More titles to consider

Shopping Cart

You're getting the VIP treatment!

With the purchase of Kobo VIP Membership, you're getting 10% off and 2x Kobo Super Points on eligible items.

Item(s) unavailable for purchase
Please review your cart. You can remove the unavailable item(s) now or we'll automatically remove it at Checkout.


Old Pardon, the Son of Reprieve You never heard tell of the story? Well, now, I can hardly believe! Never heard of the honour and glory Of Pardon, the son of Reprieve? But maybe you're only a Johnnie And don't know a horse from a hoe? Well, well, don't get angry, my sonny, But, really, a young un should know. They bred him out back on the 'Never', His mOther was Mameluke breed. To the front — and then stay there — was ever The root of the Mameluke creed. He seemed to inherit their wiry Strong frames — and their pluck to receive — As hard as a flint and as fiery Was Pardon, the son of Reprieve. We ran him at many a meeting At crossing and gully and town, And nothing could give him a beating — At least when our money was down. For weight wouldn't stop him, nor distance, Nor odds, though the Others were fast, He'd race with a dogged persistence, And wear them all down at the last. At the Turon the Yattendon filly Led by lengths at the mile-and-a-half, And we all began to look silly, While HER crowd were starting to laugh; But the old horse came faster and faster, His pluck told its tale, and his strength, He gained on her, caught her, and passed her, And won it, hands-down, by a length. And then we swooped down on Menindie To run for the President's Cup — Oh! that's a sweet township — a shindy To them is board, lodging, and sup. Eye-openers they are, and their system Is never to suffer defeat; It's 'win, tie, or wrangle' — to best 'em You must lose 'em, or else it's 'dead heat'. We strolled down the township and found 'em At drinking and gaming and play; If sorrows they had, why they drowned 'em, And betting was soon under way. Their horses were good 'uns and fit 'uns, There was plenty of cash in the town; They backed their own horses like Britons, And, Lord! how WE rattled it down! With gladness we thought of the morrow, We counted our wagers with glee, A simile homely to borrow — 'There was plenty of milk in our tea.' You see we were green; and we never Had even a thought of foul play, Though we well might have known that the clever Division would 'put us away'. Experience 'docet', they tell us, At least so I've frequently heard, But, 'dosing' or 'stuffing', those fellows Were up to each move on the board: They got to his stall — it is sinful To think what such villains would do — And they gave him a regular skinful Of barley — green barley — to chew. He munched it all night, and we found him Next morning as full as a hog — The girths wouldn't nearly meet round him; He looked like an overfed frog. We saw we were done like a dinner — The odds were a thousand to one Against Pardon turning up winner, 'Twas cruel to ask him to run. We got to the course with our troubles, A crestfallen couple were we; And we heard the 'books' calling the doubles — A roar like the surf of the sea; And over the tumult and louder Rang 'Any price Pardon, I lay!' Says Jimmy, 'The children of Judah Are out on the warpath to-day.' Three miles in three heats: — Ah, my sonny, The horses in those days were stout, They had to run well to win money; I don't see such horses about. Your six-furlong vermin that scamper Half-a-mile with their feather-weight up; They wouldn't earn much of their damper In a race like the President's Cup. The first heat was soon set a-going; The Dancer went off to the front; The Don on his quarters was showing, With Pardon right out of the hunt. He rolled and he weltered and wallowed — You'd kick your hat faster, I'll bet; They finished all bunched, and he followed All lathered and dripping with sweat. But troubles came thicker upon us, For while we were rubbing him dry The stewards came over to warn us: 'We hear you are running a bye! If Pardon don't spiel like tarnation And win the next heat — if he can — He'll earn a disqualification; Just think over THAT, now, my man!' Our money all gone and our credit, Our horse couldn't gallop a yard; And then people thought that WE did it! It really was terribly hard. We were objects of mirth and derision To folk in the lawn and the stand, And the yells of the clever division Of 'Any price Pardon!' were grand. We still had a chance for the money, Two heats still remained to be run; If both fell to us — why, my sonny, The clever division were done. And Pardon was better, we reckoned, His sickness was passing away, So he went to the post for the second And principal heat of the day. They're off and away with a rattle, Like dogs from the leashes let slip, And right at the back of the battle He followed them under the whip. They gained ten good lengths on him quickly He dropped right away from the pack; I tell you it made me feel sickly To see the blue jacket fall back. Our very last hope had departed — We thought the old fellow was done, When all of a sudden he started To go like a shot from a gun. His chances seemed slight to embolden Our hearts; but, with teeth firmly set, We thought, 'Now or never! The old 'un May reckon with some of 'em yet.' Then loud rose the war-cry for Pardon; He swept like the wind down the dip, And over the rise by the garden, The jockey was done with the whip The field were at sixes and sevens — The pace at the first had been fast — And hope seemed to drop from the heavens, For Pardon was coming at last. And how he did come! It was splendid; He gained on them yards every bound, Stretching out like a greyhound extended, His girth laid right down on the ground. A shimmer of silk in the cedars As into the running they wheeled, And out flashed the whips on the leaders, For Pardon had collared the field. Then right through the ruck he came sailing — I knew that the battle was won — The son of Haphazard was failing, The Yattendon filly was done; He cut down the Don and the Dancer, He raced clean away from the mare — He's in front! Catch him now if you can, sir! And up went my hat in the air! Then loud from the lawn and the garden Rose offers of 'Ten to one ON!' 'Who'll bet on the field? I back Pardon!' No use; all the money was gone. He came for the third heat light-hearted, A-jumping and dancing about; The Others were done ere they started Crestfallen, and tired, and worn out. He won it, and ran it much faster Than even the first, I believe Oh, he was the daddy, the master, Was Pardon, the son of Reprieve. He showed 'em the method to travel — The boy sat as still as a stone — They never could see him for gravel; He came in hard-held, and alone. . . . . . But he's old — and his eyes are grown hollow; Like me, with my thatch of the snow; When he dies, then I hope I may follow, And go where the racehorses go. I don't want no harping nor singing — Such things with my style don't agree; Where the hoofs of the horses are ringing There's music sufficient for me. And surely the thoroughbred horses Will rise up again and begin Fresh races on far-away courses, And p'raps they might let me slip in. It would look rather well the race-card on 'Mongst Cherubs and Seraphs and things, 'Angel Harrison's black gelding Pardon, Blue halo, white body and wings.' And if they have racing hereafter, (And who is to say they will not?) When the cheers and the shouting and laughter Proclaim that the battle grows hot; As they come down the racecourse a-steering, He'll rush to the front, I believe; And you'll hear the great multitude cheering For Pardon, the son of Reprieve. Clancy of the Overflow I had written him a letter which I had, for want of better Knowledge, sent to where I met him down the Lachlan, years ago, He was shearing when I knew him, so I sent the letter to him, Just 'on spec', addressed as follows, 'Clancy, of The Overflow'. And an answer came directed in a writing unexpected, (And I think the same was written with a thumb-nail dipped in tar) 'Twas his shearing mate who wrote it, and verbatim I will quote it: 'Clancy's gone to Queensland droving, and we don't know where he are.' . . . . . In my wild erratic fancy visions come to me of Clancy Gone a-droving 'down the Cooper' where the Western drovers go; As the stock are slowly stringing, Clancy rides behind them singing, For the drover's life has pleasures that the townsfolk never know. And the bush hath friends to meet him, and their kindly voices greet him In the murmur of the breezes and the river on its bars, And he sees the vision splendid of the sunlit plains extended, And at night the wond'rous glory of the everlasting stars. . . . . . I am sitting in my dingy little office, where a stingy Ray of sunlight struggles feebly down between the houses tall, And the foetid air and gritty of the dusty, dirty city Through the open window floating, spreads its foulness over all And in place of lowing cattle, I can hear the fiendish rattle Of the tramways and the 'buses making hurry down the street, And the language uninviting of the gutter children fighting, Comes fitfully and faintly through the ceaseless tramp of feet. And the hurrying people daunt me, and their pallid faces haunt me As they shoulder one anOther in their rush and nervous haste, With their eager eyes and greedy, and their stunted forms and weedy, For townsfolk have no time to grow, they have no time to waste. And I somehow rather fancy that I'd like to change with Clancy, Like to take a turn at droving where the seasons come and go, While he faced the round eternal of the cash-book and the journal — But I doubt he'd suit the office, Clancy, of 'The Overflow'. Conroy's Gap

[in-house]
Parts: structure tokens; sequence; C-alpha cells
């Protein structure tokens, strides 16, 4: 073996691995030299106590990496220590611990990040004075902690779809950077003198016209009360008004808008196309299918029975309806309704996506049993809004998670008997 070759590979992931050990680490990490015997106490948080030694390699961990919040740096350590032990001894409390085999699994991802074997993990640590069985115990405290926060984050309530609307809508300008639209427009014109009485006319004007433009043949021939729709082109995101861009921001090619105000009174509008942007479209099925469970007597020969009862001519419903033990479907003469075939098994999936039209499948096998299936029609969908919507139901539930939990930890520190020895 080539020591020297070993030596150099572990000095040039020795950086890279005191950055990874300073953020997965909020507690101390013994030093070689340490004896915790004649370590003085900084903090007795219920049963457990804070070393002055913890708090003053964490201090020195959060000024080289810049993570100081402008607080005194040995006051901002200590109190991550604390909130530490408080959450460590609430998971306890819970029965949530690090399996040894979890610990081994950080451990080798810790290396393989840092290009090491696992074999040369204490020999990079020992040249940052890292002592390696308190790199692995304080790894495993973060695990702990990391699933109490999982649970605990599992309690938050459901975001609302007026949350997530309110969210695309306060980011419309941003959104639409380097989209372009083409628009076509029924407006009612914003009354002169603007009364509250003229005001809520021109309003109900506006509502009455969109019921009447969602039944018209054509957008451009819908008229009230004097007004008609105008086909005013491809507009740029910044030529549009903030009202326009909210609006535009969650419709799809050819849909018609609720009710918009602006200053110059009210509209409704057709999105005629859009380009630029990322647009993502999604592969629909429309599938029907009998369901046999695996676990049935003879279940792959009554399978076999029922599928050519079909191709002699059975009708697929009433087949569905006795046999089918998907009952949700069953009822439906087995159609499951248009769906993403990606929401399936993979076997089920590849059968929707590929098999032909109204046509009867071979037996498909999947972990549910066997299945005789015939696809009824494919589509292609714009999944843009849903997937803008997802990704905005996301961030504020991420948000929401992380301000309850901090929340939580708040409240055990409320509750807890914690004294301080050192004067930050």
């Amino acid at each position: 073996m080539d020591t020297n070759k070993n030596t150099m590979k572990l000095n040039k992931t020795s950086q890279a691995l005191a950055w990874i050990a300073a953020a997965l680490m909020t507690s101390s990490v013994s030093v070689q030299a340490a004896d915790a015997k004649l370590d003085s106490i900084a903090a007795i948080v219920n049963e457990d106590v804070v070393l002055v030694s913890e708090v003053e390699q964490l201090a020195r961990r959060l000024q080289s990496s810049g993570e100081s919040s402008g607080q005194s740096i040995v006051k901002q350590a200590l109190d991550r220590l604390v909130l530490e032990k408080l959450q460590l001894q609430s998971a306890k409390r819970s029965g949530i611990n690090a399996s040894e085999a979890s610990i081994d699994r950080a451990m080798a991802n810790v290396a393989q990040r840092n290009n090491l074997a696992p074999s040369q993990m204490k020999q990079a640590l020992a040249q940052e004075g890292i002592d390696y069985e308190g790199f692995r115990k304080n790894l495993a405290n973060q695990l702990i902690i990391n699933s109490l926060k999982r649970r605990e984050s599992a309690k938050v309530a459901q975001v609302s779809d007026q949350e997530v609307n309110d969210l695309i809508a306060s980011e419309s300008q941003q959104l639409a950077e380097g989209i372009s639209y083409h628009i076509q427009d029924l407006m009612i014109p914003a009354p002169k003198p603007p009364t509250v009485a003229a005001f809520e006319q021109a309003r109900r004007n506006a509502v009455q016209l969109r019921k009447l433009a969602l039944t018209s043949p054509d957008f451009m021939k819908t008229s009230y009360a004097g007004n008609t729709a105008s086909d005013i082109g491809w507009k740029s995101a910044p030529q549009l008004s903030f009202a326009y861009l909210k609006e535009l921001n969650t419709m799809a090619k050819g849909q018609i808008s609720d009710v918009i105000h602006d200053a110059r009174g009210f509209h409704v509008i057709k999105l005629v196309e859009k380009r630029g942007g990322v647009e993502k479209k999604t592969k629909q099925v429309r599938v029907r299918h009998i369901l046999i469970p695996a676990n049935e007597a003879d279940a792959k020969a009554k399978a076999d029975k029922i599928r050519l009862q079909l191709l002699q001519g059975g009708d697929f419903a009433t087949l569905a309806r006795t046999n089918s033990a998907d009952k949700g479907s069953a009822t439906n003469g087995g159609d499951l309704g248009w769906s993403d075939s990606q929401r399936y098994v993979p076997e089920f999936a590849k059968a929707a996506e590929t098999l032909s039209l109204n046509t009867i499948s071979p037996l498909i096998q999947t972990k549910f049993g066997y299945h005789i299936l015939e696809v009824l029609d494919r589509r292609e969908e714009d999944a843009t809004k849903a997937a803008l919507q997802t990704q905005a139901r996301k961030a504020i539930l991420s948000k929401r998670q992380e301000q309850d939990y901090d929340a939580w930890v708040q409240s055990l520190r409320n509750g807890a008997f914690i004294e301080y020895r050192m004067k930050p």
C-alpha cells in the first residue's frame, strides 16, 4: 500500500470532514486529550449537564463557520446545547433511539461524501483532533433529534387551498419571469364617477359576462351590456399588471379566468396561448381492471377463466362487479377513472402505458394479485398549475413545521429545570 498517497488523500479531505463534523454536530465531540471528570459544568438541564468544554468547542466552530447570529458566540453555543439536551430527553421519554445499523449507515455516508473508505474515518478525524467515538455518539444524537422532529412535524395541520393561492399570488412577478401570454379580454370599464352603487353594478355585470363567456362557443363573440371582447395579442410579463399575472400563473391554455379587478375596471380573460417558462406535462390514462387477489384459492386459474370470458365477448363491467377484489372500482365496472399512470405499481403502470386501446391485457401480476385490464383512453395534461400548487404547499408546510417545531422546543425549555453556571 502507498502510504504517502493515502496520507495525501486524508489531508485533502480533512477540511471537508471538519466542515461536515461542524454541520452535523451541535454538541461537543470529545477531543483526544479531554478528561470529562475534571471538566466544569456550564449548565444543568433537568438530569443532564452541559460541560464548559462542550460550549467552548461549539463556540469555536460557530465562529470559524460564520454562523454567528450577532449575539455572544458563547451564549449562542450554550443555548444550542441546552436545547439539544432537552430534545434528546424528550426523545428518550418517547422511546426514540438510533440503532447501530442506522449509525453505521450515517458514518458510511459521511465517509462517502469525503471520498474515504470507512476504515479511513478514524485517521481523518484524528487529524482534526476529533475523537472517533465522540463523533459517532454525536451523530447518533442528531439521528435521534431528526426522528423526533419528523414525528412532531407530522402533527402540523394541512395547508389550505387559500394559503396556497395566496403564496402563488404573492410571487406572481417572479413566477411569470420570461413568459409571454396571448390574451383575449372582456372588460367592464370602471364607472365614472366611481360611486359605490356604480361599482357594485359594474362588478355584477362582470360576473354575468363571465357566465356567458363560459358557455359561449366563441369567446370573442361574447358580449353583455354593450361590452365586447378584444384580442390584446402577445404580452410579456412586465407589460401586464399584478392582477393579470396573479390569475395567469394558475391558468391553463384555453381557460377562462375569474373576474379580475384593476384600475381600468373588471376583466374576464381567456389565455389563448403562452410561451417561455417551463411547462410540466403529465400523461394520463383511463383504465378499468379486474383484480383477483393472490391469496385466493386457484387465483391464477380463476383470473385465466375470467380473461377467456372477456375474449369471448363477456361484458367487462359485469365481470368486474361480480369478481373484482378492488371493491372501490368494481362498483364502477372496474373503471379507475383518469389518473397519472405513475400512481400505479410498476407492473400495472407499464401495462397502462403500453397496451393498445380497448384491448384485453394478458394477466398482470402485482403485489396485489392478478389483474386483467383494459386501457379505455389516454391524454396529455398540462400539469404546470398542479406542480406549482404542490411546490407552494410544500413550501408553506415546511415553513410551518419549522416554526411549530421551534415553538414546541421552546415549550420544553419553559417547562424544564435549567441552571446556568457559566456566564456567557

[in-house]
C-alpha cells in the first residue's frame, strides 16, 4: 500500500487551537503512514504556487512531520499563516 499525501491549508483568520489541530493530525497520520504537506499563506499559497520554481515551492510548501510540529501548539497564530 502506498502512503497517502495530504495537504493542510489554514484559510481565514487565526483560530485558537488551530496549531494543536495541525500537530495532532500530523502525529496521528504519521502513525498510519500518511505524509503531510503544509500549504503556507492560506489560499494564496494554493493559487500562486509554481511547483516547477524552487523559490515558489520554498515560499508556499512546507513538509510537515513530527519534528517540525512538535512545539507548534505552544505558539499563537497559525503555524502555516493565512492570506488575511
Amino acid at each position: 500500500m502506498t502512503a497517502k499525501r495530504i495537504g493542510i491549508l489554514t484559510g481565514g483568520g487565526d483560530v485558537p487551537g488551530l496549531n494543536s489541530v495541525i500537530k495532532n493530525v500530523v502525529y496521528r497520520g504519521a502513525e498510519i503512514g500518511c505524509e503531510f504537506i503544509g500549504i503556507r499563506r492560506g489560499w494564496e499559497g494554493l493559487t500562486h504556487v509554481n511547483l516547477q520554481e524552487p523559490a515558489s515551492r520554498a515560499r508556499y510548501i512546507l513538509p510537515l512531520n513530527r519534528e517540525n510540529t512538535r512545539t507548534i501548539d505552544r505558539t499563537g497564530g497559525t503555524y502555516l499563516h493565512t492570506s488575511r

Ratings and Reviews

Overall rating

No ratings yet
5 Stars 4 Stars 3 Stars 2 Stars 1 Stars
0 0 0 0 0

Be the first to rate and review this book!

You've already shared your review for this item. Thanks!

We are currently reviewing your submission. Thanks!


You can read this item using any of the following Kobo apps and devices:

  • IOS